When we lived in North Carolina, we were blessed to be a part of an amazing church. The building itself wasn’t anything special, but the people were. They rallied around us during the biggest crises of our lives and were literally the hands and feet of Jesus. We’re talking meals, childcare, gifts of time and friendship, and even lawn care.
We first started attending Faith Evangelical Bible Church in Newport because a friend had gotten married there and insisted there was a wonderful pastor who had recently been hired. And she was correct. Pastor Norm, his wife Laura, and their young family arrived in the fall of 1999 and were a great fit. Norm is an engaging pastor who has the gift of teaching, and he knows how to preach the Word of God. Laura ministers to the women, and I always looked forward to Tuesday morning Bible studies with her.
Norm is the minister who presided over the two memorial services that we held for our children. He has a tender place in my heart for other reasons, too. He came to the hospital while I was laboring with Lucy just to pray with us and keep us company. A month later when Ryan was in and out of various hospitals, we never had to ask him to visit. He simply showed up.
I know that Laura was a big part of his ministry to us. After all, someone had to keep an eye on their children! Being a pastor’s wife means that other people’s emergencies sometimes take precedence over your own plans. Thank you, Laura, for giving up time with your husband for our benefit.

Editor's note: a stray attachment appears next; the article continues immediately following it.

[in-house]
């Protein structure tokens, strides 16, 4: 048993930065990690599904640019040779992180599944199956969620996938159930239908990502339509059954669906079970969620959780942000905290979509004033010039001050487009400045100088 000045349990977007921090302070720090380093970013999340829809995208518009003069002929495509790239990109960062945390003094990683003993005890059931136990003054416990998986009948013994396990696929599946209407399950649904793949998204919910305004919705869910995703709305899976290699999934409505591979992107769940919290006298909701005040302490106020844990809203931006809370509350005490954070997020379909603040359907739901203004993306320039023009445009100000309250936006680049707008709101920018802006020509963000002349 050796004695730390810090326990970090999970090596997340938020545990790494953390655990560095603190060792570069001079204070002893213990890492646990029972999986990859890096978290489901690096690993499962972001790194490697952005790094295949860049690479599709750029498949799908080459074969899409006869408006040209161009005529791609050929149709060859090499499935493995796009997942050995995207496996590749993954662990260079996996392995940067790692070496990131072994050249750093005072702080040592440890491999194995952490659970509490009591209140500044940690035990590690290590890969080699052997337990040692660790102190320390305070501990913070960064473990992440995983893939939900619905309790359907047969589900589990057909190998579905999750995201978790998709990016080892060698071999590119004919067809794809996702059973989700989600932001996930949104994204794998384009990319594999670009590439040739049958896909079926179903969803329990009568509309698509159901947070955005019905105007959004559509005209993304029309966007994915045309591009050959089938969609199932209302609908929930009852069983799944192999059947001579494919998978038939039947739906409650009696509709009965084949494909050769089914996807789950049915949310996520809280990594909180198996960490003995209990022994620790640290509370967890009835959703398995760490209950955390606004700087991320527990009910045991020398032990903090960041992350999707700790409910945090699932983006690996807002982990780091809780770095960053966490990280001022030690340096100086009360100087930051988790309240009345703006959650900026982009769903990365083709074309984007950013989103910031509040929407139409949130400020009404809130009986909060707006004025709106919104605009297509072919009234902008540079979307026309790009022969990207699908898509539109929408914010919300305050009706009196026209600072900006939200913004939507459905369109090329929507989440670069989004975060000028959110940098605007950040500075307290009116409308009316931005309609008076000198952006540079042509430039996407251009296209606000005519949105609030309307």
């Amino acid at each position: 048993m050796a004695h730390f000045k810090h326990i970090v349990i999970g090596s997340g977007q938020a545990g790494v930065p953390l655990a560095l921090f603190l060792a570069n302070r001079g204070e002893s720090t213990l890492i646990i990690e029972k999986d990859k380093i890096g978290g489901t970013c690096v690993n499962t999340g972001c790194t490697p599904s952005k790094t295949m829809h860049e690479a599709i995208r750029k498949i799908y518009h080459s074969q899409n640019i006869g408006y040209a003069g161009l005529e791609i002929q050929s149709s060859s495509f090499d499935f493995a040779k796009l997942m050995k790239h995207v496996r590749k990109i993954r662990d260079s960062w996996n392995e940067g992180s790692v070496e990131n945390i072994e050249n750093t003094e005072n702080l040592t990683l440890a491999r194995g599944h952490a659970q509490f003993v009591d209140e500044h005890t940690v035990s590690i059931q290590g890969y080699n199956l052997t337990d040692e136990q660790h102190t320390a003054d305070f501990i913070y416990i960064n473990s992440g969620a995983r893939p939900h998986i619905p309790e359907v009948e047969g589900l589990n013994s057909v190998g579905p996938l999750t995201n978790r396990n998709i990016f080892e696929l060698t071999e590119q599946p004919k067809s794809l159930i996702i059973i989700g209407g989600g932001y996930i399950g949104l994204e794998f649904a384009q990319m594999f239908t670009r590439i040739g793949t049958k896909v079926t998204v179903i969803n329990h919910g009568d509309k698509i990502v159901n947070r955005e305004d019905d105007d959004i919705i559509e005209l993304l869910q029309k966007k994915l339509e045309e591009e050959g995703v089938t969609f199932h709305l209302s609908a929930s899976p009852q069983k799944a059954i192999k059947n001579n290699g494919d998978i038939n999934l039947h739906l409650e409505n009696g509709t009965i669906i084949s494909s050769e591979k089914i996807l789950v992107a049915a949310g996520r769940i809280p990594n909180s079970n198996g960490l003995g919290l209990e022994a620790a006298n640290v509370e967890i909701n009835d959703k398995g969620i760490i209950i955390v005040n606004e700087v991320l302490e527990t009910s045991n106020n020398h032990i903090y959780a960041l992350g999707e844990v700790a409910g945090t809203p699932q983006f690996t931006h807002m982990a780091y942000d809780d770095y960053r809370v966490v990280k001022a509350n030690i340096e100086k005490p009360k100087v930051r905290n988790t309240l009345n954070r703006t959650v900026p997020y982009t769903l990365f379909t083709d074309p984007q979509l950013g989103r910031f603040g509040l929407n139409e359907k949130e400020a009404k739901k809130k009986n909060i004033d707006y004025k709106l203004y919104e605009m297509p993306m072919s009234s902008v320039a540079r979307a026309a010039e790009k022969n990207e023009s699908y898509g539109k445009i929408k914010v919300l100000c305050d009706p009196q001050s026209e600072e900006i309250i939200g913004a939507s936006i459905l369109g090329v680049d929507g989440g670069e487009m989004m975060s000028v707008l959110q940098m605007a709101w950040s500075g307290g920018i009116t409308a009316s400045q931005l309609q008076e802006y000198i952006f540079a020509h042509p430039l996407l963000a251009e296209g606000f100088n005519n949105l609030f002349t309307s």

After we left North Carolina for Texas, and then Maryland for Virginia, we continued to exchange Christmas cards with Norm and Laura. We’ve watched their family grow up and expand on Facebook, too. When I first started blogging, Laura sent me a real, hand-written letter that was so sweet that I saved it–until the great clean-out before last year’s move.
But last Saturday Laura blew me away with her thoughtfulness. There was a box marked Sonlight on the front porch. We don’t use Sonlight’s curriculum and I hadn’t ordered any books recently, so I was intrigued. Inside many layers of bubble wrap I found this hand-painted plate:
There was another hand-written note inside the box, too. Like the first one, it contained tender words of encouragement to persevere through our current woes. Apparently we aren’t the only parents who struggle and grow weary.
Today I mailed my thank-you note to Laura, but it didn’t seem quite adequate to me. I know that Laura didn’t reach out to me so that others would notice, and perhaps she won’t like any of this attention. But her painted words are true for others, too. Dear friends who have also let go of your children before you were ready, your babies are also alive in Christ, and you will see them again, too.
And Laura, thank you.